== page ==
I don’t always find the interior design of their volumes as pleasing, but it usually works well enough. One mis-step (in my opinion) was their ungainly edition of Olga Tokarczuk’s The Books of Jacob, too hefty a tome that would have been much better subdivided into two or three volumes. I’ve my eye on a few more of their titles and look forward to seeing what else they come up with!

The Long Room

A black & white photo of the interior of a 17th-century building used for rope-making.

Something else from my time in Sweden, a picture of an extraordinary indoor space, the Repslagarbanan, that is the ‘rope-walk’, in Karlskrona. It’s a 300m-long 17th-century wooden shed formerly used for rope-making by the Swedish Navy. The building is located within the grounds of the current navy base, and is normally off-limits to the public, apart from on their annual open-days.

I took it with my Nikon F80 using Ilford Delta 400 film. There wasn’t a great deal of available light and I had to try resting the camera on some kind of surface to get a long-enough exposure, as illustrated by the general lack of sharpness and more particularly by the blurred figures in the distance (more readily visible in the full-size image). I’d hoped to get a shot without anyone in view, but that wasn’t to be.


A Norwegian-made 'ostehøvel' (cheese-slicer) of uncertain vintage.

On moving to Sweden my first residence was a ground-floor flat in a white-painted wooden house that was on the shore of a small island (while still being part of the town). The house had its own jetty with a boat moored to it, and there were apple and cherry trees in the garden; but the bathroom was tiny and the upstairs neighbours not light on their feet. My wife and I were there for less than a year before the landlords decided they didn’t want to rent the place any more. When we moved out we helped ourselves to the old cheese-plane (shown above) that had been one of the utensils in the apartment’s kitchen. That was in 2001: I still regularly use it now.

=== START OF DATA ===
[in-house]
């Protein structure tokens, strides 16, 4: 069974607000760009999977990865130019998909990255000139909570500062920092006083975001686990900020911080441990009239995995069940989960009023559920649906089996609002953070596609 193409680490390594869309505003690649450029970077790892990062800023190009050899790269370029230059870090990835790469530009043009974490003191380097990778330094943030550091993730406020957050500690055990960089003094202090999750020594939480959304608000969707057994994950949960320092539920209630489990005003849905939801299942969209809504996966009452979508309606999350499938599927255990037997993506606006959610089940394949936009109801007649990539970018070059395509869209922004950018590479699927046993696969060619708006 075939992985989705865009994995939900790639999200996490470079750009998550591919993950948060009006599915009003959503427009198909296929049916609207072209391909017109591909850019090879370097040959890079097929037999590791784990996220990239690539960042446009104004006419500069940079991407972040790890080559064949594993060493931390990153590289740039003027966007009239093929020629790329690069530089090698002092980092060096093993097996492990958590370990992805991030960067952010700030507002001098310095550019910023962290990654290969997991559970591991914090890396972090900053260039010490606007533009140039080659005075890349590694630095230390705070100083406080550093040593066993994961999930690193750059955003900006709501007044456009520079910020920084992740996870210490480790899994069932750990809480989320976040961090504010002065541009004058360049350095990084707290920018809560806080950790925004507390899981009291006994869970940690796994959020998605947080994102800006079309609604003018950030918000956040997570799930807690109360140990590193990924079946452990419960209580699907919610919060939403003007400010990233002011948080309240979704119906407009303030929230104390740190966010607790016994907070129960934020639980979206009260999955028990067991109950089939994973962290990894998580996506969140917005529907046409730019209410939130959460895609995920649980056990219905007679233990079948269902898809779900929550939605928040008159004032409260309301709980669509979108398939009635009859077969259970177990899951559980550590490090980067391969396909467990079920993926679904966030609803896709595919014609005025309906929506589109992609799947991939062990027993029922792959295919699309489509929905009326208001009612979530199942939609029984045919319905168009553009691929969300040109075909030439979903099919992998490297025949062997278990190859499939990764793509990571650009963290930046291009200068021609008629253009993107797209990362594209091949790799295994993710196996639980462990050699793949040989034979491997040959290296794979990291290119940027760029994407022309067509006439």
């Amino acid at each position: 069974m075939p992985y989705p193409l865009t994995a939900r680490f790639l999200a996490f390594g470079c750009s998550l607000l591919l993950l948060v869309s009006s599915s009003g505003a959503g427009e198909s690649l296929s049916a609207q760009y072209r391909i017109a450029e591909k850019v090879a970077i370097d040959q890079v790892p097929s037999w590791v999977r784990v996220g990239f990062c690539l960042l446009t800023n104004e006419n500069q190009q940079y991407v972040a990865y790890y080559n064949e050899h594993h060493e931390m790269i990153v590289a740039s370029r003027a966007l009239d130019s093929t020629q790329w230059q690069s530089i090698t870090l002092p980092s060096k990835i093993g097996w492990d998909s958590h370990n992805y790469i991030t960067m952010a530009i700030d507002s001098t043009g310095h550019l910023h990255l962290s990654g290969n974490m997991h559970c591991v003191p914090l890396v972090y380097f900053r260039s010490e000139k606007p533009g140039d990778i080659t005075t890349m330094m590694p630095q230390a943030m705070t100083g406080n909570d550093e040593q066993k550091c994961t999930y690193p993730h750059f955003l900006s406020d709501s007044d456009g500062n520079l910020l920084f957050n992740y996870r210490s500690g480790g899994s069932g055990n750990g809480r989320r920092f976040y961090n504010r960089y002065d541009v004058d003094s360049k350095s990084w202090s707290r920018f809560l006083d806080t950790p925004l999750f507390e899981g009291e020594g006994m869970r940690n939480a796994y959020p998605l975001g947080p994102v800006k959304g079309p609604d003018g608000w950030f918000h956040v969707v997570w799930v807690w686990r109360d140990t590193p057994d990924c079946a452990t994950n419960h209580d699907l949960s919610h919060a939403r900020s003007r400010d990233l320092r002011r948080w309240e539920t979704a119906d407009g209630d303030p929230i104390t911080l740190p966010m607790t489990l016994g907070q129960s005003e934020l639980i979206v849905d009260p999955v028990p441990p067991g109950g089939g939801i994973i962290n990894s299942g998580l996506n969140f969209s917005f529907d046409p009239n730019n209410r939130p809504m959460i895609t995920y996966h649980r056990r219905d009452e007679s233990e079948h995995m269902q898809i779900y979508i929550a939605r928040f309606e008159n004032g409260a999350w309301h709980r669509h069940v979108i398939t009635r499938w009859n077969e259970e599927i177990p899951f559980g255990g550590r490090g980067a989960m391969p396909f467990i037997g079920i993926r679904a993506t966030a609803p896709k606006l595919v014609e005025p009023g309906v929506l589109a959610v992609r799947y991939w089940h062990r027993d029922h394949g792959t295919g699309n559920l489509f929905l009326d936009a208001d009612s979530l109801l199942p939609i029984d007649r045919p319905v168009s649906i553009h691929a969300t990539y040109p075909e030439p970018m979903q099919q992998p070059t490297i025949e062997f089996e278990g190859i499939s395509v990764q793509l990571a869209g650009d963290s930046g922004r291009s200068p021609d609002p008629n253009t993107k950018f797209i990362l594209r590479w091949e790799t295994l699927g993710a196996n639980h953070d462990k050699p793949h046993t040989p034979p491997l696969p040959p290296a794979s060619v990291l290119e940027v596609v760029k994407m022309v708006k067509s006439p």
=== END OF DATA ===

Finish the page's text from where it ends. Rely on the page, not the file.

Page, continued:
The cheese-plane was patented in 1925 by Norwegian inventor Thor Bjørklund. Only very recently did it dawn on me that my purloined slicer was an ostehøvel manufactured by the company Bjørklund founded. The handle is stamped with the text RUSTFRITTSTÅL (‘Stainless Steel’), while on the blade is a stylized logotype (‘Spar’) and the text RUSTFRI PAT. 64416. ‘Spar’ seems to have been a model name, and Pat. 64416 a 1940 follow-up to the inventor’s original patent.

Cheese-planes are optimal for firmly-textured Nordic cheeses, but also do very well with many of the less crumbly British ones. They’re useful too for slicing cold butter. I later acquired a second one, seemingly of Italian design (‘Giannini’ is the brand-name), but it doesn’t work anything like as well as the old Bjørklund one.

Mingus x 5

An LP copy of 'Mingus Mingus Mingus Mingus Mingus' by Charles Mingus et al.

Looking around the Music One record shop in Abergavenny late last year I’d seen a few things that had caught my eye but only one – an LP including a couple of string quartets by the ‘Spanish Mozart’, Juan Crisóstomo Arriaga – where the asking price accorded with my unreasonable expectations. Then, among the jazz re-issues, I saw a copy of Charles Mingus' Mingus Mingus Mingus Mingus Mingus. I set my unreasonable expectations to one side for the moment, and picked up that one too.

This was an album I’d never owned, except as a download of questionable provenance. I’d listened to it, and knew I liked it, but, as is often the case for me with downloaded music, it had fallen out of sight and hence out of mind. On vinyl it sounded magnificent, and every time I’ve played the record it has been a real joy. It’s a kind of retrospective collection featuring re-arrangements for eleven-piece ensemble of several of Mingus' best compositions, plus a memorable rendition of Duke Ellington’s ‘Mood Indigo’.